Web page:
Artworks of all kinds are not all created equally. They are a hybrid of social and institutional forms, and are characterized by a variety of characteristics. Among these characteristics are aesthetic value, style, subject, and art historical context. This article considers each of these features separately. It argues that the underlying qualities of artworks are crucial for evaluating the quality of art.
The book offers an original answer to the most important questions in aesthetics. It covers many of the key issues of contemporary analytic aesthetics, and discusses the work of major and minor figures in the field, including Stanley Fish, Joseph Margolis, and Richard Rorty. Ultimately, the text shows that art is subjective and should be interpreted according to the artist’s personal views and values.
In addition, the study of art can help us understand why we enjoy certain types of artworks. Aesthetics is an important study of art appreciation, but it is tricky because there are many different types of artworks. Thus, it is hard to categorize and judge each piece of art. Aesthetics starts with defining what an artwork is, a question that has many answers, depending on the theory used.
Artwork can be created in different ways, ranging from free-standing sculptures to those made in relief. The sculptural process can include modeling, casting, assembling, or carving. Relief sculptures are often free-standing, although some are also built in relief. Mount Rushmore and Christ the Redeemer are two famous examples of relief sculpture. In addition, sculptures can be made of found objects or can be made from clay.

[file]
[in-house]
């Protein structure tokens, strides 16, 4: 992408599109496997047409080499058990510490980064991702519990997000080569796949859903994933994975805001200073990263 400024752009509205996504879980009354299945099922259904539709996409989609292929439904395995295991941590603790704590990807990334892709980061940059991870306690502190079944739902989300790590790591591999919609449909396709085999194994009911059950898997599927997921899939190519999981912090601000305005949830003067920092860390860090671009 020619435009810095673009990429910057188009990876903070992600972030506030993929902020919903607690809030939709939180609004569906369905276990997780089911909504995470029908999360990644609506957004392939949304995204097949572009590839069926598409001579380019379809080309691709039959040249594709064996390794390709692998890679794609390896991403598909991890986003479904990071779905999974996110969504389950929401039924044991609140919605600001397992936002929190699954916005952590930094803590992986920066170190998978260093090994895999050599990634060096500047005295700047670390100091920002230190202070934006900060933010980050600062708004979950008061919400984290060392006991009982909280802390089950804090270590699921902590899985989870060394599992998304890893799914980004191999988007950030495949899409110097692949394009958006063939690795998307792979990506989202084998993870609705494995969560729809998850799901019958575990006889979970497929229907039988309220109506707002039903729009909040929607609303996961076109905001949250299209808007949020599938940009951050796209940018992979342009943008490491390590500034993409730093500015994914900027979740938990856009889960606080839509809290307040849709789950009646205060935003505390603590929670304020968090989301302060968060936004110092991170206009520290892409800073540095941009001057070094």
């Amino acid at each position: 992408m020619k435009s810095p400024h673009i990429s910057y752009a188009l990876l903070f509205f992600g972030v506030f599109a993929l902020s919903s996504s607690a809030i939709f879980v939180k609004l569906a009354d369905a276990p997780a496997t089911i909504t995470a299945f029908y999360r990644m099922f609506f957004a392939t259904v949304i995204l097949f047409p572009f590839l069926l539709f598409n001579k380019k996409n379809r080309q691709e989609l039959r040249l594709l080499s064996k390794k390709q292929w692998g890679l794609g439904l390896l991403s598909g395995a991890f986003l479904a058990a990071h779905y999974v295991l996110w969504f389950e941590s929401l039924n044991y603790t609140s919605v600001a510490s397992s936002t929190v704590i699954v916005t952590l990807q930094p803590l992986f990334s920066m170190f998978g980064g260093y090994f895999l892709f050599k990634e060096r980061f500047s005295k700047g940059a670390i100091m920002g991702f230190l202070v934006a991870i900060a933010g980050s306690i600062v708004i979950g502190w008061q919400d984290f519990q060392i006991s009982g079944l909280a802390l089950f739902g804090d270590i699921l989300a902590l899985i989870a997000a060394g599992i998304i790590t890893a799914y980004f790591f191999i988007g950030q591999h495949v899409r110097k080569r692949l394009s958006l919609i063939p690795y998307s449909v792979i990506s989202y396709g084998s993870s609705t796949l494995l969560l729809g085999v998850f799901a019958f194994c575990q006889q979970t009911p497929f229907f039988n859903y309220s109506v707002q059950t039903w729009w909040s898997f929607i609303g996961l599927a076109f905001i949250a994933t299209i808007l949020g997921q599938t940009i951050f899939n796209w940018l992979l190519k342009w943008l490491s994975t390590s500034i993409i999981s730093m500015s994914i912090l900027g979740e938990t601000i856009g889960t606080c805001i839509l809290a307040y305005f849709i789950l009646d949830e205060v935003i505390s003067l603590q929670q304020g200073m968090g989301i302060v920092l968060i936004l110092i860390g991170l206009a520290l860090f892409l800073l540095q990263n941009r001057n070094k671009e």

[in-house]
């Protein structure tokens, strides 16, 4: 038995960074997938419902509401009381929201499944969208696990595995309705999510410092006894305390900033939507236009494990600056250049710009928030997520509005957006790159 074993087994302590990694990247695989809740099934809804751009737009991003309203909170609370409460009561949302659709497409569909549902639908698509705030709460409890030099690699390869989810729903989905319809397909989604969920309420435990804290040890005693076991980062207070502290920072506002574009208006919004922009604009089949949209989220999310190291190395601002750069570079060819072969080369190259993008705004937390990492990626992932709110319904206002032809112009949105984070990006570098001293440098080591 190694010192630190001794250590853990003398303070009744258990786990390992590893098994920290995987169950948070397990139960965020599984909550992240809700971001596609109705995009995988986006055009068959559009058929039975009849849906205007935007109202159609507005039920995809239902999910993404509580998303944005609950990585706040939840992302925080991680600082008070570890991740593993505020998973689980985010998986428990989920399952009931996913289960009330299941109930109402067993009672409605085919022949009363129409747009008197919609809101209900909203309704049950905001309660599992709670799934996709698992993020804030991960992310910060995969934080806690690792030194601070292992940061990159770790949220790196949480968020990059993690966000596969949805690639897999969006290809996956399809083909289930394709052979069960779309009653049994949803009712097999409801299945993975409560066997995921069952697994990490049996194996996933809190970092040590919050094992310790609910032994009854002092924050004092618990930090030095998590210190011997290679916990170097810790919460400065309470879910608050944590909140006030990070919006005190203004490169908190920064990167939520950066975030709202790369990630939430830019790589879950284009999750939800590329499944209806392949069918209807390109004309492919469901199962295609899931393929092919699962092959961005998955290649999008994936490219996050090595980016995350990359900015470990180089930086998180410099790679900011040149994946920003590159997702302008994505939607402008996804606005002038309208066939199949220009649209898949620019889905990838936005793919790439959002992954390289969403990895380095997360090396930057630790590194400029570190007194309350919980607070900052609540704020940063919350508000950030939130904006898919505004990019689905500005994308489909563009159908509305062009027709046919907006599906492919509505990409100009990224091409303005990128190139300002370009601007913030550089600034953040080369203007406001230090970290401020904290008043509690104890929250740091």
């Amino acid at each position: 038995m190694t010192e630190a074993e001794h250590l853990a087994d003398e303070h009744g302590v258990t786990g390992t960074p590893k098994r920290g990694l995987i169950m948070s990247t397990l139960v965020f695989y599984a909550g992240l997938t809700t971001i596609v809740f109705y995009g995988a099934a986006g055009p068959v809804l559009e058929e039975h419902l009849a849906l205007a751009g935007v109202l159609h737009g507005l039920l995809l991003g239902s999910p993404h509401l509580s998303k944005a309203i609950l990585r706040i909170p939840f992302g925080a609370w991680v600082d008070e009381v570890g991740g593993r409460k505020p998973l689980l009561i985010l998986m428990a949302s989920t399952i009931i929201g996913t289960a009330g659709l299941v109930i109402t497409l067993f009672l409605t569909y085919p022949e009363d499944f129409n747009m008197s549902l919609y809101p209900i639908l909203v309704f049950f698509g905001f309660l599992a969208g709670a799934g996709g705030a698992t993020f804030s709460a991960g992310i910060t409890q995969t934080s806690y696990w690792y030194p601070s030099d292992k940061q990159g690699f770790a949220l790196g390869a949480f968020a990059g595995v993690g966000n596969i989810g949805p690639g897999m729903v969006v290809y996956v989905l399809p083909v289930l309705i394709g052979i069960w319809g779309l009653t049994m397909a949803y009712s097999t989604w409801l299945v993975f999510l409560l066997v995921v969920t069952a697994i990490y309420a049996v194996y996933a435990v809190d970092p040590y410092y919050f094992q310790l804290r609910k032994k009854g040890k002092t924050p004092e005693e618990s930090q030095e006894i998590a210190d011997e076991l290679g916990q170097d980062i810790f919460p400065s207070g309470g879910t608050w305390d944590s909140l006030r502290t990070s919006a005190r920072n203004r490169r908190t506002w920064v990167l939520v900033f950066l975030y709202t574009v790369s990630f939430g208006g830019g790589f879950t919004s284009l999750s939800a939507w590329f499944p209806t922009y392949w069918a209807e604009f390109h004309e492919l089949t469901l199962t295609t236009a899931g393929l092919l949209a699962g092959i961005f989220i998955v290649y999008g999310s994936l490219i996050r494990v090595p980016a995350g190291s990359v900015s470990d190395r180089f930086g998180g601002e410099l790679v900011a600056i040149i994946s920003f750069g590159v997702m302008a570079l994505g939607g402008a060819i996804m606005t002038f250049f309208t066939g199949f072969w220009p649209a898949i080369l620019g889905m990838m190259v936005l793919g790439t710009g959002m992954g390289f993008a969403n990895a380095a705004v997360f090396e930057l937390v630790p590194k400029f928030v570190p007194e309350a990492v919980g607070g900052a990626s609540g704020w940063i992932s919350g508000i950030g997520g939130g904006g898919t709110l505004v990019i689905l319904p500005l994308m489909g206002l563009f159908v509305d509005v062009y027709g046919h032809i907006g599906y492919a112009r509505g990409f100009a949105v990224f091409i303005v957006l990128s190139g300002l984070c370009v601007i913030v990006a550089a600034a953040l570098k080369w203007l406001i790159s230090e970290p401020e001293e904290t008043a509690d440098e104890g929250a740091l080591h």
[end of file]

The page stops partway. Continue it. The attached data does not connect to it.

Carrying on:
The definition of an artwork is usually based on a similarity with a different type of art. However, this view does not provide a clearer explanation of why a particular piece is included in the class. A more accurate definition would be one that allows us to categorize objects by resemblance with a particular type of art.
Kristeller’s 1951 definition of art is less self-contained and freestanding than the ones that were used in the eighteenth century. It combines many overlapping features, and the definition is based on historical understandings of art. Its key theoretical components are incredibly complex and difficult to understand in isolation.
Similarly, the definition of an artwork by an earlier cluster theorist refers to all art forms, and he cites a list of seven properties of art. These seven qualities, however, are not sufficient or necessary to identify an artwork as such. While the list is not exhaustive, it emphasizes the motley heterogeneity of the class. It also claims that art is about aesthetic value.